Marti Mikkelson

News Reporter

Marti, a Waukesha native, joined the WUWM news team in February of 1999. Previously, she was an anchor and reporter at WTMJ in Milwaukee, WIBA in Madison, and WLIP in Kenosha.

Marti’s work has been recognized by RTNDA, the Wisconsin Broadcasters Association, the Northwest Broadcast News Association, Associated Press, Public Radio News Directors Incorporated, and the Milwaukee Press Club.

Marti earned a bachelor’s degree in Mass Communications from the University of Wisconsin-LaCrosse. Marti currently lives on her favorite side of town – Milwaukee’s east side.

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People have begun applying for the impending vacancy on the Wisconsin Supreme Court. Justice David Prosser has announced plans to retire by the end of July. Gov. Walker may have a long list to choose from – along with plenty of advice.

The governor expects a mix of judges and attorneys to apply for the seat that Wisconsin Supreme Court Justice David Prosser is leaving. Walker told WHBY Radio in Appleton that it will be, at least, a four-year job.

Marti Mikkelson

Only one of the three Milwaukee County Domes will reopen Friday. The county shut down the 50-year-old horticultural, glass-encased oasis earlier this year after a piece of concrete fell from one.

On Friday, a ceremony will mark the reopening of the Show Dome, the one that features seasonal displays. Workers were making preparations this week.

Wisconsin Supreme Court Justice David Prosser is stepping down after nearly 18 years on the bench. Prosser announced his retirement Wednesday in a statement from the court.  He says his last day will be July 31.  Prosser is 73 and didn't give a reason for his retirement.  

Former Republican Gov. Tommy Thompson appointed Prosser to the high court in 1998 and he's one of five conservative-leaning justices.  

TKWA UrbanLab

The new owners unveiled ambitious plans Monday for the 300,000 square foot Grand Avenue Mall in downtown Milwaukee, including a trendy mix of office space, shops, restaurants and even a grocery store.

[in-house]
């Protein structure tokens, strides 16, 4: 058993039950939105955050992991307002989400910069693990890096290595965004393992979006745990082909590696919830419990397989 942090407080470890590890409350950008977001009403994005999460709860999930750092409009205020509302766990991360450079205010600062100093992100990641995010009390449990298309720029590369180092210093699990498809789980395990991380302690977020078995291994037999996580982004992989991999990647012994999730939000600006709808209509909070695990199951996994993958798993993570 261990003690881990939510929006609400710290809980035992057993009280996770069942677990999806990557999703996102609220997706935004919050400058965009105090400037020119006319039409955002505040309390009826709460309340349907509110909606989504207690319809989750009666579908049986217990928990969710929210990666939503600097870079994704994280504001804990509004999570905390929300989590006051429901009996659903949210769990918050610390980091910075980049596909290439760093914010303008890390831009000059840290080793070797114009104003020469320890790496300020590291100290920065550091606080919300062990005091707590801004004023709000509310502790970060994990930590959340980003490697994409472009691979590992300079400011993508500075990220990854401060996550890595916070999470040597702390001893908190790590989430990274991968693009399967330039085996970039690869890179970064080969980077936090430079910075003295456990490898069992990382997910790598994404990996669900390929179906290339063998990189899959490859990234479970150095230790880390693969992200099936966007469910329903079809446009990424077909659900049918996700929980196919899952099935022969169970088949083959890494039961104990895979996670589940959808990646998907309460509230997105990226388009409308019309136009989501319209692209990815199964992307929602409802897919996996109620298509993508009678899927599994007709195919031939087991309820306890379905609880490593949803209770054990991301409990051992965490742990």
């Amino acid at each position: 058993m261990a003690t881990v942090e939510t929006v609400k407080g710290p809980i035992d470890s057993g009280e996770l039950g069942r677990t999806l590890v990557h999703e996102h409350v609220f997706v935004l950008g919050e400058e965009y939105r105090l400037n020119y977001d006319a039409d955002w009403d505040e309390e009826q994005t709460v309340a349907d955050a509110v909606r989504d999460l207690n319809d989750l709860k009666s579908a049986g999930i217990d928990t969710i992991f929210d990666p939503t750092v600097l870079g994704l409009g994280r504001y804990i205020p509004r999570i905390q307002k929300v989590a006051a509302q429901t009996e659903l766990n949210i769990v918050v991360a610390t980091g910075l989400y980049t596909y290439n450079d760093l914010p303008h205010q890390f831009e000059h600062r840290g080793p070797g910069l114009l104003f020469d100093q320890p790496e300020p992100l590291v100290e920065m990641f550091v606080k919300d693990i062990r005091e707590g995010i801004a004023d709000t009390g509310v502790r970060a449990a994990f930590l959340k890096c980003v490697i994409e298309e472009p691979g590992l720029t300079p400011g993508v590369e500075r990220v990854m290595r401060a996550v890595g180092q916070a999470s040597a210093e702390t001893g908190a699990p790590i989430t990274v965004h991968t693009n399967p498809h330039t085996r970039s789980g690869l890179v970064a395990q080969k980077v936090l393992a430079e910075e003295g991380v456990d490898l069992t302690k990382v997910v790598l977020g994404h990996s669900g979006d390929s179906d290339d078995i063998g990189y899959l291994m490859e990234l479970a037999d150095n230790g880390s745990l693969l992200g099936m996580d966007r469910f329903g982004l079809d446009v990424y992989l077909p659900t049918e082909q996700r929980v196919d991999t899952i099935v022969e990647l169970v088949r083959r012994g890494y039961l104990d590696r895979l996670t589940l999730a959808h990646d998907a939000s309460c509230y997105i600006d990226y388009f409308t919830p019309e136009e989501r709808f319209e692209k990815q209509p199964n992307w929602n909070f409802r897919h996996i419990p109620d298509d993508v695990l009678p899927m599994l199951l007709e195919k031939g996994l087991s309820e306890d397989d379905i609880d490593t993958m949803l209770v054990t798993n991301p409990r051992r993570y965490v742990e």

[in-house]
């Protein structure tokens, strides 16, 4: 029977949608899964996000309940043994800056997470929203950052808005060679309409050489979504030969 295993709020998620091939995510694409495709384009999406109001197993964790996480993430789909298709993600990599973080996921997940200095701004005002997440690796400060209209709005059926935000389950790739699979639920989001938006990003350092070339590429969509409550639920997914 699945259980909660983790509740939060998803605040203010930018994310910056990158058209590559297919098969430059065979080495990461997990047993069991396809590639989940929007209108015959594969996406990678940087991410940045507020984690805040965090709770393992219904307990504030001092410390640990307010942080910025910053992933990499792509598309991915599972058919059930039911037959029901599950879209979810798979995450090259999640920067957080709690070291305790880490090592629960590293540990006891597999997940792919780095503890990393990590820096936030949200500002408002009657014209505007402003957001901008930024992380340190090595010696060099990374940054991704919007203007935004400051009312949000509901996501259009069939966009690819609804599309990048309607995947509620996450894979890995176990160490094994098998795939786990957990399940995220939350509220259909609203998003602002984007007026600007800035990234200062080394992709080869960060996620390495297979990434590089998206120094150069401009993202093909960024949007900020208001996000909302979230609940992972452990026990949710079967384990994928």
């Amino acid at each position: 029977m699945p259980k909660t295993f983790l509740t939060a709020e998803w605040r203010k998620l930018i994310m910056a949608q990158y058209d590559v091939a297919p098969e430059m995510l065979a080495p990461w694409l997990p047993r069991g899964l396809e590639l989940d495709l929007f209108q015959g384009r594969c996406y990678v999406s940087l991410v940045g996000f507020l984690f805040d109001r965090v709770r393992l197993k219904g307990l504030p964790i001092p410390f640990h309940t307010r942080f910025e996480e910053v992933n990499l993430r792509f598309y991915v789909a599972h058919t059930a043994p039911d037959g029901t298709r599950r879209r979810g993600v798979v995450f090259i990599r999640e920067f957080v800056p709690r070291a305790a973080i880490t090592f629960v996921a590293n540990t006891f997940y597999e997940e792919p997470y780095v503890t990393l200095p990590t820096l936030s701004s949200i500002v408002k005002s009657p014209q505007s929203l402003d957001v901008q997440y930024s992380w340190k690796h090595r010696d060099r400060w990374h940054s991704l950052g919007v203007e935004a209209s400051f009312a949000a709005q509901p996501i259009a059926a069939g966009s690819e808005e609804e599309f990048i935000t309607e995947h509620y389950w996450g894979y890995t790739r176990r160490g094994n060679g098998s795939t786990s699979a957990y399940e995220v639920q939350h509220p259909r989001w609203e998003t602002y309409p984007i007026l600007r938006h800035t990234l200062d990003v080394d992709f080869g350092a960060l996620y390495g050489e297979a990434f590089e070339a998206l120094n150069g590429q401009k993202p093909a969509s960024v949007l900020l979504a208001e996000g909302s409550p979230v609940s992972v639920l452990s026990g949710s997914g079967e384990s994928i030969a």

The planners say they're confident their vision will help bring back the crowds.

Shoppers have dwindled since the Grand Avenue Mall first opened in the early 1980s. Today, a few stores still lure people, so does the food court – especially during the work week. But some spaces seem to draw virtually no one’s attention.

Marti Mikkelson

Major structural changes take effect Monday for the Milwaukee County Board – right after supervisors take the oath of office. A new state law will cut their salaries in half, eliminate their health care benefits and reduce their terms from four years to two.

State Republicans initiated those changes after hearing complaints about board members micro-managing the county and the high cost of a full-time board. Voters agreed.

WUWM talks with a few supervisors about how they plan to adjust.

Tracey Dent

Vigils in Milwaukee for young people who've been shot and killed seem to have become commonplace.

Wednesday night, community members staged another. Bullets have struck five teens since just last weekend; two died.

Marti Mikkelson

Campuses across the UW System are implanting massive cuts. Each university released documents this week outlining its plans. The cuts are in response to the $250 million cut Republicans made to the UW System in the state’s two-year budget.

Students are hearing that they may face larger class sizes, fewer course offerings and a longer time to complete a degree.